May 17, 2020

Risk Management Flew Over the Cuckoo's Nest

mental health
Risk Management
One Flew Over the Cuckoo&#03
Freddie Pierce
2 min
Another way to treat depression at work
Guest Contributor:Vic Hardy There are compelling statistics on just how prevalent mental illness is in the workplace. Research shows that Australian bu...

Guest Contributor: Vic Hardy

There are compelling statistics on just how prevalent mental illness is in the workplace. Research shows that Australian businesses lose over $6.5 billion each year by failing to provide early intervention and treatment for employees with mental health conditions. In relation to psychological injury claims, work pressure accounts for around half of all claims, compared to harassment and bullying which account for around a quarter of claims.

‘Mental illness in the workplace is a reality. Improperly managed, it poses real risks in terms of reduced productivity, workplace conflict and loss of morale, not to mention the spectre of corporate and executive liability if these issues continue to be neglected by senior decision-makers. 

‘Just as organisations have put in place practices to manage physical injuries in the workplace as part of their ‘business as usual’ obligations, they should now also address the implications of widespread mental illness in the workplace and adjust their risk management polices and OH&S practices accordingly,’ Mr Sheehy said.

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Fast facts about mental illness in the workplace

  • A total of 3.2 days per worker are lost each year through workplace stress
  • Stress-related workers’ compensation claims have doubled in recent years, costing over $10 billion each year
  • A survey of over 5,000 workers indicated that 25 per cent of workers took time off each year for stress-related reasons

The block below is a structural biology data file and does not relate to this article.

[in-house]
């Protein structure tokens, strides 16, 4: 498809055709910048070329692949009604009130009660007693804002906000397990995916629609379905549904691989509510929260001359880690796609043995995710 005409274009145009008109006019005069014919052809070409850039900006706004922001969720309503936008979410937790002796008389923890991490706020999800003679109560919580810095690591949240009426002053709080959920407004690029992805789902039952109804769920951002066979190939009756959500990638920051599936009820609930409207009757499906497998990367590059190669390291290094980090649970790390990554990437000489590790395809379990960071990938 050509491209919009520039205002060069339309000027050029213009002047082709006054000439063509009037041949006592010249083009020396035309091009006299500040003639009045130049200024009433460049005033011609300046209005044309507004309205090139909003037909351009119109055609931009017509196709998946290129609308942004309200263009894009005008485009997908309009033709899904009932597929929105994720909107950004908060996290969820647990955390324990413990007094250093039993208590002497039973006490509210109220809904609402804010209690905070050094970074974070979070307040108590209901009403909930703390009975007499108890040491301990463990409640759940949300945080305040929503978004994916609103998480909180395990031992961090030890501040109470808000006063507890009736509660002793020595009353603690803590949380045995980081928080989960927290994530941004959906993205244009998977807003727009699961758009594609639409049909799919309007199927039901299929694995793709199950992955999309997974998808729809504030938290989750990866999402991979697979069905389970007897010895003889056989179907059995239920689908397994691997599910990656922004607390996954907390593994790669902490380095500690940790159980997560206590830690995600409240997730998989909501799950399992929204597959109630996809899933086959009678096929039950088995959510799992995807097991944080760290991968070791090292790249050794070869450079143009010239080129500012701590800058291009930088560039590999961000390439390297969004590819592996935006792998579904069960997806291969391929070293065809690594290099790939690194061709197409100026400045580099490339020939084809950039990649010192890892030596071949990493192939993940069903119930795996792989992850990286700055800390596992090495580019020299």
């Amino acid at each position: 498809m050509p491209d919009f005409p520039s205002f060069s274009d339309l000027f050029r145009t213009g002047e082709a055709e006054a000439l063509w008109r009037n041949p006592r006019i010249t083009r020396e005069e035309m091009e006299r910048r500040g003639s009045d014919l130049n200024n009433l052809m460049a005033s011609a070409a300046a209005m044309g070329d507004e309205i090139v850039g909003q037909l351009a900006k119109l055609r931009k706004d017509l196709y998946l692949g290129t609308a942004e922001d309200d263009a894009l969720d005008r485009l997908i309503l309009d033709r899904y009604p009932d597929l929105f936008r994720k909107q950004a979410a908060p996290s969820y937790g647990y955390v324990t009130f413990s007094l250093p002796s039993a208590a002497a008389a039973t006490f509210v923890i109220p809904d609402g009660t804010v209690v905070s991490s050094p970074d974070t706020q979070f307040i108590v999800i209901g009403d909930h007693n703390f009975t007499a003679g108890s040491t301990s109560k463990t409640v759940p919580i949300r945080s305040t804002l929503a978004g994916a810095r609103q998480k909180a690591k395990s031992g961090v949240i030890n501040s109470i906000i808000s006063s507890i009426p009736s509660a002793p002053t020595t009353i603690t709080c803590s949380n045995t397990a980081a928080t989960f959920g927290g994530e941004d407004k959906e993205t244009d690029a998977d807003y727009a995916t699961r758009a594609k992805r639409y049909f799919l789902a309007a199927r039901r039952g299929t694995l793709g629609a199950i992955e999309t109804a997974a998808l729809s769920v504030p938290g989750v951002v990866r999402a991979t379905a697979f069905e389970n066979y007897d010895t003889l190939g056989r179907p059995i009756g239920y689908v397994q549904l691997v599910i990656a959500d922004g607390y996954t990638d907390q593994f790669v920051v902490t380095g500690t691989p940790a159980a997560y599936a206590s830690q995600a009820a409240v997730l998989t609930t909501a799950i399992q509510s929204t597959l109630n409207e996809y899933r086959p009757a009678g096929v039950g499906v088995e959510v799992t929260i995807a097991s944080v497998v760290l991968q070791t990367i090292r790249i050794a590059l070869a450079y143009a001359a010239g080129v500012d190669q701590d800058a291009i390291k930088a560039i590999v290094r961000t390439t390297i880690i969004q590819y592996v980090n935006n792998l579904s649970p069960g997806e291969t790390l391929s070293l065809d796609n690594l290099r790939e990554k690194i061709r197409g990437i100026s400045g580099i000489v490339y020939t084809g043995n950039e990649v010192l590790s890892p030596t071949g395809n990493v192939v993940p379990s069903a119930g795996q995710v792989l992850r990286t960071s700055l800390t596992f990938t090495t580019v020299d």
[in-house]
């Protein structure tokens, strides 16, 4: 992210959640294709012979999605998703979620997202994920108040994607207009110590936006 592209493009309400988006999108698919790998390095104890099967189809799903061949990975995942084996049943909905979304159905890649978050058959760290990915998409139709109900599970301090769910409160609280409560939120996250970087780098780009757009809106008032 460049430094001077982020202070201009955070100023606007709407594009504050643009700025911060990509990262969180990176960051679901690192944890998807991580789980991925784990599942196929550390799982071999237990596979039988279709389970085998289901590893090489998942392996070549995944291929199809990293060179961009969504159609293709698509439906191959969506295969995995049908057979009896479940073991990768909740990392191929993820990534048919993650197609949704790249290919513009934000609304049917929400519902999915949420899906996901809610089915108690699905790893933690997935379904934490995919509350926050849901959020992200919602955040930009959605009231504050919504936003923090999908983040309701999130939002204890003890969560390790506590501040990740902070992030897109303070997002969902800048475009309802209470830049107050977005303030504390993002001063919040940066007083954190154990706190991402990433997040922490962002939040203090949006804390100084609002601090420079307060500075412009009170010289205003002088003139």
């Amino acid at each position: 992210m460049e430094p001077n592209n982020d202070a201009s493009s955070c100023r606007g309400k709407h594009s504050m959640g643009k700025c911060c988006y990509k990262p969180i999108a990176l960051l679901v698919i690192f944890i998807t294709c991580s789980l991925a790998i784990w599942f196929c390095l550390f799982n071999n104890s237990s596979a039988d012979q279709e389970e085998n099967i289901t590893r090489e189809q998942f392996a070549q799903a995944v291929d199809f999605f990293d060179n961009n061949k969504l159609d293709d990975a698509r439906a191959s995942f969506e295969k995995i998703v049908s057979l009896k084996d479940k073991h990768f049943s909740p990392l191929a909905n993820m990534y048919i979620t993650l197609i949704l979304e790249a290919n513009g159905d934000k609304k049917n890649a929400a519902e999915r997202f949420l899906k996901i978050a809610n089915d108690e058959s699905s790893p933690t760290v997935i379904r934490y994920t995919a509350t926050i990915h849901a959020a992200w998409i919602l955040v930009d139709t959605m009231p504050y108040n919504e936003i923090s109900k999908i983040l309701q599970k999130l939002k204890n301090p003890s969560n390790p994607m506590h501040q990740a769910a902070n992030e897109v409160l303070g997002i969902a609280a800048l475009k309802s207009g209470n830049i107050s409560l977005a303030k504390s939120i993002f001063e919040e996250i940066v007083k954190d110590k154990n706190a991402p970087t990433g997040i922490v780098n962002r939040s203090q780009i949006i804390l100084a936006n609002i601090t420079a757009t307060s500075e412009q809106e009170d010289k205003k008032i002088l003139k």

• Work pressure accounts for around half of all psychological injury claims while harassment and bullying represent around a quarter of such claims
  • Australian businesses lose over $6.5 billion each year by failing to provide early intervention/treatment for employees with mental health conditions.

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Jun 21, 2021

Elon Musk's Boring Co. planning wider tunnels for freight

BoringCompany
supplychain
freight
elonmusk
2 min
Elon Musk’s tunnelling firm plans underground freight tunnels with shipping containers moved on “battery-powered freight carriers”, according to reports

Elon Musk’s drilling outfit The Boring Company could be shifting its focus towards subterranean freight and logistics solutions, according to reports. 

A Boring Co. pitch deck seen and shared by Bloomberg depicts plans to construct wider tunnels designed to accommodate shipping containers. 

Founded by Tesla CEO Musk in 2016, the company initially stated its mission was to offer safer, faster point-to-point transport for people, particularly in cities plagued by traffic congestion. It also planned longer tunnels to ferry passengers between popular destinations across the US. 

The Boring Co. completed its first commercial project earlier this year in April. The 1.7m tunnel system is designed to move professionals between convention centres in Las Vegas using Tesla EVs. It says the Las Vegas Convention Centre Loop can cut travel time between venues from 45 minutes to just two. 

 

Boring Co.'s new freight tunnels

The Boring Co.'s new tunnel designs would allow freight to be transported on purpose built platforms, labelled as “battery-powered freight carriers”. The document shows that, though the containers could technically fit within its current 12-foot tunnels, wider tunnels would be more efficient. Designs for a new tunnel, 21 feet in diameter, show that they can comfortably accommodate two containers side-by-side, with a one-foot gap between them.

The Boring Co.’s new drilling machine, dubbed Prufrock, can tunnel at a rate of one mile per week, which is six times faster than its previous machine, and is designed to ‘porpoise’ - mimicking the marine animal by ‘diving’ below ground and reemerging once the tunnel is complete. 

Tesla’s supply chain woes 

Tesla is facing its own supply chain and logistic issues. The EV manufacturer has raised the price of its vehicles, with CEO Musk confirming the incremental hike was a result of “major supply chain pressure”. Musk replied to a disgruntled Twitter user, confused as to why prices were rising while features were being removed from the cars, saying the “raw materials especially” were a big issue. 

Elon Musk Tweet

Car manufacturing continues to be one of the industries hit hardest by a global shortage in semiconductor chips. While China’s chip manufacturing levels hit an all-time high in May, and the US is proposing a 25% tax credit for chip manufacturers, demand still outstrips supply. Automakers including Volkswagen and Audi have again said they expect reduced vehicle output in the next quarter due to a lack of semiconductors, with more factory downtime likely
 

Top Image credit: The Boring Company / @boringcompany

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